Cranberry Beans

"And in this he showed me a little thing, the quantity of a hazel nut, lying in the palm of my hand, as it seemed. And it was as round as any ball. I looked upon it with the eye of my understanding, and thought, ëWhat may this be?í And it was answered generally thus, ëIt is all that is made.í I marveled how it might last, for I thought it might suddenly have fallen to nothing for littleness. And I was answered in my understanding: It lasts and ever shall, for God loves it. And so have all things their beginning by the love of God....In this little thing I saw three properties. The first is that God made it. The second that God loves it. And the third, that God keeps it."  - Julian of Norwich, Revelations of Divine Love
    During our semi-silent retreat, I spent some time sitting around a campfire shelling beans. Yes, that's right, they were beans that Star had grown in her garden and let dry on the vine. She harvested them and let them dry some more in baskets so that the bean seeds hardened into those wonderful dry beans that you make baked beans with. But these beans weren't the red kidney beans or white navy beans or the black beans you find in a store. No, these beans were speckled.  A delightfully spotted bean, smooth and plump, called cranberry beans. You can read about them on the internet, they are an Italian bean (borlotti bean) and can be used in a variety of recipes.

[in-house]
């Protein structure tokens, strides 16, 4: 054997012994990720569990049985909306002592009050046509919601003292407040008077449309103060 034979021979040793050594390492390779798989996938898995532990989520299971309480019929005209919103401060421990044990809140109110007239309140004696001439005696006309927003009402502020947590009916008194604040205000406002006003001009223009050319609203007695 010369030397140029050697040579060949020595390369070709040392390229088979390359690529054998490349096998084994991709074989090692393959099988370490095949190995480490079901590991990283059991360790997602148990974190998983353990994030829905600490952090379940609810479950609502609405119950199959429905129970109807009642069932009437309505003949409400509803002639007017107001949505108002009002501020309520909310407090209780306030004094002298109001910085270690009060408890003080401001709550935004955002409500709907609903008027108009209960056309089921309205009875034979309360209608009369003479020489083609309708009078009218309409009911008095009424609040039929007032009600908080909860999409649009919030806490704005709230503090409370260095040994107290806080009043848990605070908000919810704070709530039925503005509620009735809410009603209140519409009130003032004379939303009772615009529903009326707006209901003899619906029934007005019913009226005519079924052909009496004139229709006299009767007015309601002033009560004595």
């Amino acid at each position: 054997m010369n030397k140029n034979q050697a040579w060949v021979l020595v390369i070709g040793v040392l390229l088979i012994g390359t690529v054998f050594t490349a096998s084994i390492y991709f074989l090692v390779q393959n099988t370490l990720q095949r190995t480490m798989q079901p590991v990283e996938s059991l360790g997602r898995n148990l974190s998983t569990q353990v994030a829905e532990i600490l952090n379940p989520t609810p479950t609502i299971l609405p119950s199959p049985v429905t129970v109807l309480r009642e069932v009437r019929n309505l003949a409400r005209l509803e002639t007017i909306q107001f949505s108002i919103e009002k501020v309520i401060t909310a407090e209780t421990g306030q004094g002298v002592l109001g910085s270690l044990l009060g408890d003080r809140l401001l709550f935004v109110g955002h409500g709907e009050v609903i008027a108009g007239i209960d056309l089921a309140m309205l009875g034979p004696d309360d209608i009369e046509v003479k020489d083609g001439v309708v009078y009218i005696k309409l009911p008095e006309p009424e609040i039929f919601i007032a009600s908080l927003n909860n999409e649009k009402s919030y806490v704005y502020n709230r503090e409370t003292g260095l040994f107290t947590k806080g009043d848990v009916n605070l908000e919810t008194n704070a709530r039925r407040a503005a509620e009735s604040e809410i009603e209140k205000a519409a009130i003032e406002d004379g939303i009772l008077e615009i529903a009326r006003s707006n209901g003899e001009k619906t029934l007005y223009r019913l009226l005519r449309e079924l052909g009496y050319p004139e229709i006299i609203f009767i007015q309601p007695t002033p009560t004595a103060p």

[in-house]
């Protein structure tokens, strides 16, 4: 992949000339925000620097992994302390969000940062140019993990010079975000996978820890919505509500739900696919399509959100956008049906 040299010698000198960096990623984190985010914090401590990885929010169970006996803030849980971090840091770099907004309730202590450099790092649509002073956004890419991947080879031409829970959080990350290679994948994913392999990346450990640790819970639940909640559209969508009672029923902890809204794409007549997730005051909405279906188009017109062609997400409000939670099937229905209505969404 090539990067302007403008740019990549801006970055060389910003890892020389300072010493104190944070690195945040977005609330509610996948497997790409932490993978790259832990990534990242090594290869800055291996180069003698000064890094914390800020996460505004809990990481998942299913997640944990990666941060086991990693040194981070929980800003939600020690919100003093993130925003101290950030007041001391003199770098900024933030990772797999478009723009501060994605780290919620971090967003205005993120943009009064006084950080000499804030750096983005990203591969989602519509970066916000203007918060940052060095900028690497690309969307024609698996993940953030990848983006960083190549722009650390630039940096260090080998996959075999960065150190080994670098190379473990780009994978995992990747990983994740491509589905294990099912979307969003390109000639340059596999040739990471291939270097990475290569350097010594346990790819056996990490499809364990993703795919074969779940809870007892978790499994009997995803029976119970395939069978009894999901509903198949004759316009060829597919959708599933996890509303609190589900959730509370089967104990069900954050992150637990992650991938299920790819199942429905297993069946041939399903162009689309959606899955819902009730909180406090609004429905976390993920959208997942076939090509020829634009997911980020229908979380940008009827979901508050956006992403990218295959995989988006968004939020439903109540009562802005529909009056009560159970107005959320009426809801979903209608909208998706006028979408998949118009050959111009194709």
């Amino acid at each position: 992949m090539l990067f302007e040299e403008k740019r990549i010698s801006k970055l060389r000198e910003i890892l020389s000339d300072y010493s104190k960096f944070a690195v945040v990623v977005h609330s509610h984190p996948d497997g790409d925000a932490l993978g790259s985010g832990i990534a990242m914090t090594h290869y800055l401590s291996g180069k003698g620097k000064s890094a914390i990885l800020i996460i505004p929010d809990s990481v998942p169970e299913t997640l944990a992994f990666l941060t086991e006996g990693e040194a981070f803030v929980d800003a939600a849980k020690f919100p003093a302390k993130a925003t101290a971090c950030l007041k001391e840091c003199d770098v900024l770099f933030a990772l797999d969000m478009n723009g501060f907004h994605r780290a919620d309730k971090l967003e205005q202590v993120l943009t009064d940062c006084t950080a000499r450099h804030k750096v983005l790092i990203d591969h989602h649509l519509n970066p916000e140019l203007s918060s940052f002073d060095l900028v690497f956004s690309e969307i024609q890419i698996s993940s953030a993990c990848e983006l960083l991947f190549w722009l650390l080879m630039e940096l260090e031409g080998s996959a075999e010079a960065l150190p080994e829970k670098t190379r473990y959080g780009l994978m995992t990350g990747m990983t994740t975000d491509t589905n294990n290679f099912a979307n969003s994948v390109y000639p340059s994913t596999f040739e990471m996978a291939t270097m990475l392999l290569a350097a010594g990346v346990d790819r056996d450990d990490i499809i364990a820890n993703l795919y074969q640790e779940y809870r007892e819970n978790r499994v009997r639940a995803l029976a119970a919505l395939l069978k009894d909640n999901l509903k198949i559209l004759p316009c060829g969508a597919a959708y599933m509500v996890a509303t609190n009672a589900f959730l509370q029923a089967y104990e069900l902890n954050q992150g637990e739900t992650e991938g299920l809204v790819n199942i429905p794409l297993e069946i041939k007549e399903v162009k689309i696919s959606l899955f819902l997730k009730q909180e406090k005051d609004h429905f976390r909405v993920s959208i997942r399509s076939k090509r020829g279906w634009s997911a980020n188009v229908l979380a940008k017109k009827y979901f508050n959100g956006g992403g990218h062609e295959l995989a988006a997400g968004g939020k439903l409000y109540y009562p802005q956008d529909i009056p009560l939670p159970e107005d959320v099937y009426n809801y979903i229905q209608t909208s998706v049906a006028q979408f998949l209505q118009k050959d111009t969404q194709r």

Sitting with feet warming near the fire, picking up bean after bean,  breaking apart the crisp shell and watching the beans pop out in the wicker bowl was a calming experience. The magenta and black spots on the cream colored beans caught my imagination - was there a pattern there? A picture? Some secret message? Perhaps the message was just in their being, as Julian of Norwich observes in her hazelnut. 
    But all the beans weren't perfect. In fact, some were soft and moldy and had to be thrown into the fire.  Some were diseased and couldn't be stored with the others. But that is how farming is, not all that is grown can be used, some has to be let go so that others aren't ruined.  And then I began thinking, why are some lost? Does that make them worse than the others? We can get into a big theological discussion about the brokenness of the world and why there is so much dualism in the New Testament (sheep go to heaven and goats go to hell.) 
    The more you think about the dualist nature of the world, the more you see it. Pema Chodron tells a story about walking down the street and noticing how many things are a delight to you, and how many things are an aversion. Like you walk and see a beautiful flower, and you're drawn to it, the next second you step in something that was left by a dog. Disgusting!  We are people who make distinctions, that is in our nature. Chodron tells us instead of trying to change that, it's better to simply notice and be aware that we are judging and making distinctions. Don't be down on yourself for doing it, but be aware.
    In studying Cynthia Bourgeault's teaching about Pierre Teilhard de Chardin, the reawakening of the ideas of  the marriage of science and religion, she quotes: "To take on Teilhard requires a lot of hard work -- and the willingness to let go of more than a few sacred cows. And that capacity ultimately lies -- for us, as it did for Teilhard -- in a vigorous reawakening of contemplative vision: the ability to stop thinking and simply see." 
    So on that quiet Saturday afternoon, I finally did stop thinking and simply shelled the beans, and there were the three properties that Julian noted above: "God made it, God loves it, God keeps it."